They say necessity is the mother of invention. I say sometimes just the opposite: invention is the mother of necessity. What if the tools we use to increase productivity raise the bar on what’s expected rather than really increasing our productivity?
No, I don’t hate technology. I have three computers in my office, four at home, one on my belt. I blog, I tweet, I IM, I txt, I keep my cellphone with me at all times, I have bluetooth for hands-free phone answering in my car. I own several iPods.
But what if there’s a natural cycle, in which early on the technology gives the early adopters a boost, but then the bar raises automatically and we end up in the same place?
For example, 30 years ago I would project the Mexican economy for Business Week using a yellow pad and a calculator and a bunch of newspaper clippings. And 20 years ago I was projecting Latin American computer markets for Apple Computer using an early Microsoft Excel and research gathered in online text databases, libraries, and interviews. And if I did that today (I don’t) it would be Microsoft Excel and a lot of online information gathering, plus research and interviews. Then the problem was finding information and putting into some kind of numbers mechanically. Today the problem is wading through all the information that’s out there. We have way more information and way better tools, but we expect much more.
What do you think? Do we get better output per unit of input? I’m not sure. Maybe we just demand more as output because it’s so much easier to produce more as output.
I can think of other examples.
- Before desktop publishing, we used to write letters and print them onto letterhead using either dot matrix (low budget) or daisy wheel (high budget) printers. Then came desktop publishing and we could make things look way better with relatively little effort. Now we take things for granted, expect every communication to be laid out like a newsletter.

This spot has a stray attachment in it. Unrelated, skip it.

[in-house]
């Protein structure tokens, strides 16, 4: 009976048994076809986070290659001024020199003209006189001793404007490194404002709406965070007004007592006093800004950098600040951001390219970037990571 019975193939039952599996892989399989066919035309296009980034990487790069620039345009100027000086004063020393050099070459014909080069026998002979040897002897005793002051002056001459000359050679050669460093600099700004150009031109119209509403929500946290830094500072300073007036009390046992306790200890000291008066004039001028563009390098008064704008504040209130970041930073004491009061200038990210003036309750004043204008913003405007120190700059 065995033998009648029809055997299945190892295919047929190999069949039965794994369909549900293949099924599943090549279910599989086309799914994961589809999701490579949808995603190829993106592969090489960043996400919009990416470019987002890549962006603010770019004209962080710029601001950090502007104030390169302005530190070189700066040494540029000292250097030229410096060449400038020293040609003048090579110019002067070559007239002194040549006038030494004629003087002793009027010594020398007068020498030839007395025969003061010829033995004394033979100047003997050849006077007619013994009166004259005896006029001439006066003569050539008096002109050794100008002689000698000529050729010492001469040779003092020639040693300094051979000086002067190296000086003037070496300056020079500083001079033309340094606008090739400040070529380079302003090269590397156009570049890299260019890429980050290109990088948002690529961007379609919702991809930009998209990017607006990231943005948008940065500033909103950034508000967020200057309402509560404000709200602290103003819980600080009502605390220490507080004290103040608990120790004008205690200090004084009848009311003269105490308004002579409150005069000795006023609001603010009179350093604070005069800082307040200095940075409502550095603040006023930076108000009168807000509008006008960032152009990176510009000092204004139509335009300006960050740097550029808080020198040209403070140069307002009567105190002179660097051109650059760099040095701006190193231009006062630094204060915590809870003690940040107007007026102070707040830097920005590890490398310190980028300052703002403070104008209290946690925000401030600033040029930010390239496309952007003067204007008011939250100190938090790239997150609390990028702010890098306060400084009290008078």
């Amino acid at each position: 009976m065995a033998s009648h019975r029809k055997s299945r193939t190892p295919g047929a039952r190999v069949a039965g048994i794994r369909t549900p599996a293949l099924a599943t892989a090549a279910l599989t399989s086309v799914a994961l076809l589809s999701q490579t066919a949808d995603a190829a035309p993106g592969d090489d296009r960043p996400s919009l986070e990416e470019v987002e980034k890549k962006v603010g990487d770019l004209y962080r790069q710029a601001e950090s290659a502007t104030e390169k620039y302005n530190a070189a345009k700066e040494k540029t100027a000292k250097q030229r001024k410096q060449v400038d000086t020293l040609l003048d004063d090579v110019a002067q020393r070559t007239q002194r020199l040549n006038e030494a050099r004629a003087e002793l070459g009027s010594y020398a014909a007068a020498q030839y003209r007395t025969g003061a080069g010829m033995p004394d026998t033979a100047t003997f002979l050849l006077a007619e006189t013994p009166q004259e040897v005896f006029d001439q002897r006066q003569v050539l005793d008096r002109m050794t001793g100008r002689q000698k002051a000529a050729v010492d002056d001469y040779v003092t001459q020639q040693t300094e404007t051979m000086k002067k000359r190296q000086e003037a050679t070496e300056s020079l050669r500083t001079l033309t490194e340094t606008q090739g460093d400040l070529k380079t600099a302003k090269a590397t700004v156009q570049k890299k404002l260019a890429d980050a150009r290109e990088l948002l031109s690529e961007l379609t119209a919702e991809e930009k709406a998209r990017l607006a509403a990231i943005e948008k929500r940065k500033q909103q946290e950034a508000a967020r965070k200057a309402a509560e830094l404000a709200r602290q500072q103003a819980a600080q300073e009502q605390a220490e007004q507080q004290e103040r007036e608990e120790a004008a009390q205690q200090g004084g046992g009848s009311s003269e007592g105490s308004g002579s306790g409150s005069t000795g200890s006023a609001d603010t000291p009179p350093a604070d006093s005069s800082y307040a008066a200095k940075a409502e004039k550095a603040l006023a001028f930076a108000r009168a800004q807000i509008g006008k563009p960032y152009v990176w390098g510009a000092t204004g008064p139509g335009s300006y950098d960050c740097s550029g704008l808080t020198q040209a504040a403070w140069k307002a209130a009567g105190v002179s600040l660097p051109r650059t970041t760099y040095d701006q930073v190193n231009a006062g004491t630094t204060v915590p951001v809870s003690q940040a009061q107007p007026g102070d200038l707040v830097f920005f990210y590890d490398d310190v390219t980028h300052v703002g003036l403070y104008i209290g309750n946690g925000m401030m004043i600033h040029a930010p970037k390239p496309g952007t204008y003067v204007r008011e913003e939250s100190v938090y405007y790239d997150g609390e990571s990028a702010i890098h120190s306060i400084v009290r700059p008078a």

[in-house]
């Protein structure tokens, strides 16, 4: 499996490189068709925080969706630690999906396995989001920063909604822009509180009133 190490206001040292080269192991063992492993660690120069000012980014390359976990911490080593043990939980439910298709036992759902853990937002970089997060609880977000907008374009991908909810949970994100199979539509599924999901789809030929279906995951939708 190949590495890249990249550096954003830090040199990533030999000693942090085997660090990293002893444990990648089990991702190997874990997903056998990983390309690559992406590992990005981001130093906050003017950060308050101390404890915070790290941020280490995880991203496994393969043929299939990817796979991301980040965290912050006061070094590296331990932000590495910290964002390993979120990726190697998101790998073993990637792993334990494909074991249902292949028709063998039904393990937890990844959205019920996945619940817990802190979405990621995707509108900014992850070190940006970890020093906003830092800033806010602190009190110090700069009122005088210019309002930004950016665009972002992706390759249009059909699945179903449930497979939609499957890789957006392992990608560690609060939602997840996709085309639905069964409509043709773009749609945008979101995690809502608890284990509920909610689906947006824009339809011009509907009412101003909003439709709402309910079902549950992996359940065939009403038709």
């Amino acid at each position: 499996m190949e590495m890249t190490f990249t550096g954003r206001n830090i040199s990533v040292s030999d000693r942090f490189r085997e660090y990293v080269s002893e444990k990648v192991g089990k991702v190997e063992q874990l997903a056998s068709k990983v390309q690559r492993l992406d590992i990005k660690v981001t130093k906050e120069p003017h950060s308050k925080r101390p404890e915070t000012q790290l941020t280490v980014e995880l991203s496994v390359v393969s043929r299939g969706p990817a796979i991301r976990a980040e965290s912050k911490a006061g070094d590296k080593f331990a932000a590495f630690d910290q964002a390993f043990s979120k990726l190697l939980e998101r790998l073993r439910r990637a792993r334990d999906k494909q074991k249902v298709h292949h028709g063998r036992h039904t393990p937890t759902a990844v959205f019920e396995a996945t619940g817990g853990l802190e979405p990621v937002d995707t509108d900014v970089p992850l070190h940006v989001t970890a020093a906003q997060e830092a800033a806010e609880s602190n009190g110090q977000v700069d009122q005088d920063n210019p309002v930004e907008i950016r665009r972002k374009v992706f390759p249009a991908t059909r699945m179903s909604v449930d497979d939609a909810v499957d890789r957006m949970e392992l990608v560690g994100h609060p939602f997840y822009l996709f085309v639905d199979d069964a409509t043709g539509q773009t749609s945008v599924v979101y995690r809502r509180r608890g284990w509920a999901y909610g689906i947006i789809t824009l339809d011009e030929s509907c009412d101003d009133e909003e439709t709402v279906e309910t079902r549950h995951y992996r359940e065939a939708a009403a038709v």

- Slides and presentations. When I was with McKinsey Management Consulting in 1981, there was a team of artists making slides by doing the art and taking pictures to create actual slides, as in 35 mm photographs. Today we have PowerPoint or Keynote or whatever … have presentations gotten better? Do we take less time?
- Email. Gulp. And instant messaging, and sms. Take a blackberry addict to lunch and see how productive that is.
I’m not sure of an answer with this, just asking the question. Do our expectations raise the bar so quickly that we end up no more productive than we were?
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About the Author: Tim Berry is president and founder of Palo Alto Software, founder of bplans.com, and co-founder of Borland International. He is also the author of books and software on business planning including Business Plan Pro and The Plan-As-You-Go Business Plan; and a Stanford MBA. His main blogs are Planning, Startups, Stories and Up and Running.